Left behind but getting ahead antebellum slavery's orphans in the Chesapeake, 1820-60

Research output: Chapter in Book/Report/Conference proceedingChapter

1 Scopus citations

Abstract

Enslaved children left behind in the antebellum Chesapeake faced an unforgiving landscape of challenges as their parents were sold off to the cotton plantations of the Deep South. Forced separations orphaned countless youngsters, as slaveholders broke up, through sales, one in three marriages among the people they owned each decade between 1820 and the onset of the American Civil War in 1861. Slaveholders hired other spouses away at considerable distances and converted one in five enslaved people of any age into cash. Children witnessed thefts of fathers, dislocations of mothers, and the scattering of siblings, uncles, aunts, and cousins. In one of the largest forced migrations in modern history the market prized the fit and the fertile, which left children behind, bereft, but-as children-also innocent to the systemic implications of their losses.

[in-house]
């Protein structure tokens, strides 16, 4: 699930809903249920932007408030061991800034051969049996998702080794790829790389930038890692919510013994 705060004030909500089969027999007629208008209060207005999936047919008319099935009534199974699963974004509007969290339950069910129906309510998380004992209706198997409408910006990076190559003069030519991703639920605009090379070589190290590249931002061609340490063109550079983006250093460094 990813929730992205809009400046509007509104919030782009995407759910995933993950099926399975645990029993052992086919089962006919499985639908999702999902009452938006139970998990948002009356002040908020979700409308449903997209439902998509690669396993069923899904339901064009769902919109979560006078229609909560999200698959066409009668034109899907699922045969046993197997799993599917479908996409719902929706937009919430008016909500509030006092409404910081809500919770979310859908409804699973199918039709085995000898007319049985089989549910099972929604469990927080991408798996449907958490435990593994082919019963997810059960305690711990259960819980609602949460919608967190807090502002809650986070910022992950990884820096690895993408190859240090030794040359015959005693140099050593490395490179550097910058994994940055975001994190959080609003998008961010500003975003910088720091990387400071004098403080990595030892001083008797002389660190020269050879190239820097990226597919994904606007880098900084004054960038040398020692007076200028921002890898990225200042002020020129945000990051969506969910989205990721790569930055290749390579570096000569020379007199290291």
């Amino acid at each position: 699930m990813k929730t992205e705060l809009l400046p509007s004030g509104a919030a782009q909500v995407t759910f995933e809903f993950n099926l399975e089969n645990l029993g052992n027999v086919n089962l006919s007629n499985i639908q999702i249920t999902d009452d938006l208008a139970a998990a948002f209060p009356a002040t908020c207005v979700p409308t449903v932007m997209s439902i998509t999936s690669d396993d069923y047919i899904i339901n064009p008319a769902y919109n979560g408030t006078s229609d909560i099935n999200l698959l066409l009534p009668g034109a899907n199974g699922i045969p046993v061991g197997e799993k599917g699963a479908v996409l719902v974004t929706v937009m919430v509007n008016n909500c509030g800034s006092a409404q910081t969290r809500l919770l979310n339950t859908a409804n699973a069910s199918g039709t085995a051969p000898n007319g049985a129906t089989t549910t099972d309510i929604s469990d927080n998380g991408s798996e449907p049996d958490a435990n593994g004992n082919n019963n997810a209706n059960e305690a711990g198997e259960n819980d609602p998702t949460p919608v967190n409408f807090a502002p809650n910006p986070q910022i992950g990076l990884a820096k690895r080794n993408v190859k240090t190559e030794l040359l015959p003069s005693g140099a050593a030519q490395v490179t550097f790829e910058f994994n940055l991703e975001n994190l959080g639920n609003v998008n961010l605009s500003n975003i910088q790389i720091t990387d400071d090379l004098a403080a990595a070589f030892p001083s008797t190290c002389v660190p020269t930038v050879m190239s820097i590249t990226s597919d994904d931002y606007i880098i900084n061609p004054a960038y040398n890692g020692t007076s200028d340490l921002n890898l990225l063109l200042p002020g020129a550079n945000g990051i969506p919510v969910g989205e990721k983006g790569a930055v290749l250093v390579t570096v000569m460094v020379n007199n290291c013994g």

Original languageEnglish (US)
Title of host publicationChildren in Slavery Through the Ages
PublisherOhio University Press
Pages204-224
Number of pages21
ISBN (Print)9780821418772
StatePublished - Dec 1 2009

ASJC Scopus subject areas

  • Arts and Humanities(all)

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    Schermerhorn, J. (2009). Left behind but getting ahead antebellum slavery's orphans in the Chesapeake, 1820-60. In Children in Slavery Through the Ages (pp. 204-224). Ohio University Press.